Confident walking away quickly turns into a terrified, careering run down 400ft of sand dune in the dark back to the safety of the car. Foxes (probably) laughing.

    Katy says…

    “After a late flight into Georgia earlier this year, our coach transfer to Tbilisi got held up by a landslide on the motorway around 50 minutes into a 3.5hr journey. There was no way around it, so the driver parked up in the main square of a small town in central Georgia for the night. 

    We were free to leave and find somewhere to stay for the night, but we quickly realised that accommodation in Zestafoni was few and far between—especially at 11pm. Plus, with snow up to our calves, none of us fancied abandoning the warmth and occasional Wi-Fi of the bus. 

    “I <3 Zestafoni”

    After a restless night aboard the coach with 40-odd others, it became clear that the driver had no idea when we’d be able to move again. Thankfully, the one passenger who spoke both Georgian and English knew that the first commuter train out of there would leave at 6am, headed to Khashuri, which would perfectly circumnavigate the closure. So off we went.

    Tickets acquired, we made our way towards the beaten-up, single-carriage Soviet relic on the platform. It was still dark, there was no indication that this train would take us where we wanted to go, and we couldn’t speak the language. As I grabbed the handles by the door to pull myself up into the unlit train, my partner jokingly said the words, “welcome to the abattoir.”

    And that’s when the stench of raw meat hit me like a ton of bricks. As I moved through the first compartment, I was greeted by huge plastic containers full of mystery cuts of mystery animal, accompanied by grubby older guys in dusty work clothes. I quickly averted my eyes and made my way onwards through the darkened compartments.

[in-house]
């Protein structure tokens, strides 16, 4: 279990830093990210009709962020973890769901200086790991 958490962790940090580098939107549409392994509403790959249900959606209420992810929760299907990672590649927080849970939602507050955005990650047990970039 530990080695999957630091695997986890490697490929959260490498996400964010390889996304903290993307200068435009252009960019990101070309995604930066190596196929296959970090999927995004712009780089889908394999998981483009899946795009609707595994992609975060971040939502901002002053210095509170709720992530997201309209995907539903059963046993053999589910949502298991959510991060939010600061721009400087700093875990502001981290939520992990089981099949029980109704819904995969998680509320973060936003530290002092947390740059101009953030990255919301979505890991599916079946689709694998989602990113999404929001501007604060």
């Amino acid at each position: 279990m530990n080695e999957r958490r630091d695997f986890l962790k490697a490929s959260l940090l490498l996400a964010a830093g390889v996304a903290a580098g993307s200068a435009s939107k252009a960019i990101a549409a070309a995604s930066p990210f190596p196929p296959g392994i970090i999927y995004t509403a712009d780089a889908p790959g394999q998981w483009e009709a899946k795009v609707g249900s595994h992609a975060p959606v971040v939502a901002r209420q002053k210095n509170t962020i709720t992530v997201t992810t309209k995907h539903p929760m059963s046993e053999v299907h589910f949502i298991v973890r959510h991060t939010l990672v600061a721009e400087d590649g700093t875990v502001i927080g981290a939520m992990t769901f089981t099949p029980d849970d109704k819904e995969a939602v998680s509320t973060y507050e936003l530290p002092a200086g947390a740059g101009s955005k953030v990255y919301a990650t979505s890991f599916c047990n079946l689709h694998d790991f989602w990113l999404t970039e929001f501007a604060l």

Eventually, in the second-last of 8 compartments, I found a couple I recognised from our bus and joined them—this felt safe. Ish. We sat down on the solid bench seats, knowing we had a couple of hours of discomfort ahead of us, but at least there would be safety in numbers, right?

    A few minutes later, the train started squeaking ominously along the platform, still in complete darkness. Sleep-deprived and basing our whole onward journey on the word of one seemingly kind man on the bus, we began to accept that we may be chugging along to our deaths. 

    My friend Mary, tired and suspicious of our surroundings

    And then the light in our compartment came on. And then it went off. And then it flickered for the next two hours. All we could see out the windows was the occasional glowing neon cross on the hillside, which only added to the discomfort.

    Then the darkness lifted somewhat, and the sky became navy blue, allowing us to make out the snowy, mountainous landscape of the Imereti region around us. It was breathtaking. The train meandered on for a couple of hours, squeezing in an unfathomable number of commuters along the way. But eventually we arrived in Khashuri, victorious. 

    Holding our breath, we manoeuvred our way off the train past containers of meat and into the snow. Then we remembered that we still had to get to Tbilisi.